Symposium / Striking Resemblance: The Changing Art of Portraiture

Friday, March 7    Saturday, March 8    Getting Here 

All are invited to the two-day symposium, which features a keynote address by Dr. Eric R. Kandel and lively talks by eight scholars and artists. The event complements the exhibition Striking Resemblance: The Changing Art of Portraiture and offers opportunities to probe, interpret, and discuss the enduring subject of the portrait from multiple perspectives. 
 

Friday, March 7

Keynote Address by Dr. Eric R. Kandel, Nobel Laureate
The Age of Insight: The Quest to Understand the Unconscious in Art, Mind, and Brain from Vienna to the Present
6 to 7pm / Voorhees Hall, adjacent to the Zimmerli

Dr. Robert L. Barchi, the 20th President of Rutgers University and a distinguished neuroscientist and academic innovator, opens the symposium and introduces his colleague Dr. Eric R. Kandel. A Nobel Laureate and Professor of Brain Science at Columbia Unviersity, Dr. Kandel speaks on the convergence of the worlds of art, science, and medicine in turn-of-the-20th-century Vienna and how it led to new understandings of the workings of the human mind—in particular, how the brain relates to art.  

Exhibition Viewing and Reception
4:30 to 5:30pm and 7 to 8pm

Before and after Kandel's keynote address, attendees enjoy a private after-hours viewing of the exhibition, with refreshments.

Saturday, March 8

Check-in and Continental Breakfast
9 to 10am

Symposium and Lunch
10am to 3:30pm

Reception
3:30 to 4:30pm

The scholars and artists in this interdisciplinary symposium examine the role that portraits play in history and everyday life within the context of historical and contemporary art and material culture. The topics include the phenomenology of faces, the balance between the universal and the specific, the place of portraiture in incarceration and surveillance, the dissemination of portraits in time and history, and contemporary views on portraiture.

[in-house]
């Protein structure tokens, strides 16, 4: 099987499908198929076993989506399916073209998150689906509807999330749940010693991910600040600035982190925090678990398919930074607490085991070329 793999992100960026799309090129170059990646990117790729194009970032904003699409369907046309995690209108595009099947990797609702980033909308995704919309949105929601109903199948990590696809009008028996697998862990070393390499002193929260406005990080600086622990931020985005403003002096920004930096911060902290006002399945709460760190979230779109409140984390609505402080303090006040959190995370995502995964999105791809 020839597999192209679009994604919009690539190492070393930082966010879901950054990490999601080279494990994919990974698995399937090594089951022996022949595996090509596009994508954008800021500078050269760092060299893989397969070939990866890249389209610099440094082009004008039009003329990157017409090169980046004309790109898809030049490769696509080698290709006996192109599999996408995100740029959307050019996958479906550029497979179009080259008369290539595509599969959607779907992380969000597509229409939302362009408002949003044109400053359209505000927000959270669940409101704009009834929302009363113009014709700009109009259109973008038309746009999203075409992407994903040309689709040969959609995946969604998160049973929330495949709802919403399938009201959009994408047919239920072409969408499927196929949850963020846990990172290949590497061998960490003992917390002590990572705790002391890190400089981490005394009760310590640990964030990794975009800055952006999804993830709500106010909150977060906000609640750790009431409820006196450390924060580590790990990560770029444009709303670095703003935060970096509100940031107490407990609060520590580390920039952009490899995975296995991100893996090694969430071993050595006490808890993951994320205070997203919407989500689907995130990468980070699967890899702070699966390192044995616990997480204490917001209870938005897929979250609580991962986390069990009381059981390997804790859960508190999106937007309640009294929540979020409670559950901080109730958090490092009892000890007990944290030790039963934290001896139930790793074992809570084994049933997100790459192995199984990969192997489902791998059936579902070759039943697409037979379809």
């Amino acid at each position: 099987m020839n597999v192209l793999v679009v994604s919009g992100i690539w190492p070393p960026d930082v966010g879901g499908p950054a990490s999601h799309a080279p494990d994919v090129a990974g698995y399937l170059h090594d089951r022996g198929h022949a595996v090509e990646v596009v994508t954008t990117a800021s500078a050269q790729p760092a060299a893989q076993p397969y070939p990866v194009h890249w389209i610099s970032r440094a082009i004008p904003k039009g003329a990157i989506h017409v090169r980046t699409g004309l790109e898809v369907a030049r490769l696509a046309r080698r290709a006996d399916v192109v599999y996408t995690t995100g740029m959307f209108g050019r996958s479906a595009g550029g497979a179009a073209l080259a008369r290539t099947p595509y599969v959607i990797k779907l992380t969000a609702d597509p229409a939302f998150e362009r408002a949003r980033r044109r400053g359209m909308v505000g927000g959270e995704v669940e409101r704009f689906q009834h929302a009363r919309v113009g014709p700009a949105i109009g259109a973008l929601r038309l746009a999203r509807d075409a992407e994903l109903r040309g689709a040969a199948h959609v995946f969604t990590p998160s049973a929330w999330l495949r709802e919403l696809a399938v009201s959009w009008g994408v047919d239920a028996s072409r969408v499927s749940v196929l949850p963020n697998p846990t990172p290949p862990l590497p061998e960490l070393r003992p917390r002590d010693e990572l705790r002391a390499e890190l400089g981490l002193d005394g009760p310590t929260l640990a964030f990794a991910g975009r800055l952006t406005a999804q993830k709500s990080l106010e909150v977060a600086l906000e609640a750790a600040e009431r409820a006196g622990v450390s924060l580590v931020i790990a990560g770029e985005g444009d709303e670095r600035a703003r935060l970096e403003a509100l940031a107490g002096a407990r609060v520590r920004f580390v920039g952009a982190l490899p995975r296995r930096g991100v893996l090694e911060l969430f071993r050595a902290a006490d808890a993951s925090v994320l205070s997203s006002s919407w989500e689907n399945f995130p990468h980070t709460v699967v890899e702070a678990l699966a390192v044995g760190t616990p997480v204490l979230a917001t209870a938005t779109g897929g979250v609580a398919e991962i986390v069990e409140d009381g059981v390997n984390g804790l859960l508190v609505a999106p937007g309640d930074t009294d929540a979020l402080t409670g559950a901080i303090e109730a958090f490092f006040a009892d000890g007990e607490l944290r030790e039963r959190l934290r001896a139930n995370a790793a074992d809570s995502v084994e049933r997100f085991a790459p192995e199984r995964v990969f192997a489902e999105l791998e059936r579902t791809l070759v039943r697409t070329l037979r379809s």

Enjoy light refreshments, conversations with the speakers, the self-portrait photo booth, and another chance to visit the exhibition, following the symposium. 

Symposium Speakers 

Carol Armstrong, Yale University: Professor of History of Art, specializing in 19th-century French painting, history of photography, history and practice of art criticism, feminist theory, and representation of women and gender in art and visual culture. Topic: The Phenomenology of Faces

Dora Ching, Princeton University: Associate Director of Tang Center for East Asian Art and specialist in Chinese Imperial portraiture. Topic: Unique (or Not)? The Universal and Specific in Chinese Portraiture

Willie Cole, artist known for assembling and transforming ordinary domestic objects into imaginative and powerful works of art and installations. Topic: Me or Your Lying Eyes

James Delbourgo, Rutgers University: Associate Professor of History of Science and Atlantic World and Project Co-Director of Center for Historical Analysis. Topic: The Return of the Sloane Ranger

Nicole Fleetwood, Rutgers University: Associate Professor of American Studies, specializing in visual culture and media studies, black cultural studies, gender theory, and culture and technology studies. Topic: Imaging Carceral Subjects: Prison Portraiture and the Penal Scene

Louis Kaplan, University of Toronto: Professor of History and Theory of Photography and New Media, and Chair of Department of Visual Studies. Topic: Patriotic Portraits in Troop Formation: Exposing Arthur Mole's (Living) Photographic Secret

Larry Silver, University of Pennsylvania: Farquhar Professor of Art History, specializing in painting and graphics of Northern Europe, particularly Germany and the Netherlands, during the era of Renaissance and Reformation. Topic: Sharing and Caring in the Sixteenth-Century Social Network

Martha Wilson, artist who creates innovative photographic and video works that explore her female subjectivity. Topic: Martha Wilson: Staging the Self

Symposium and Exhibition Organizers

Donna Gustafson, Andrew W. Mellon Liaison for Academic Programs and Curator, Zimmerli Art Museum

Susan Sidlauskas, Professor of Art History and Director of the Graduate Program, Rutgers University

Getting Here

Detailed directions for traveling by public transit or by car are available on the website's Visit Us page.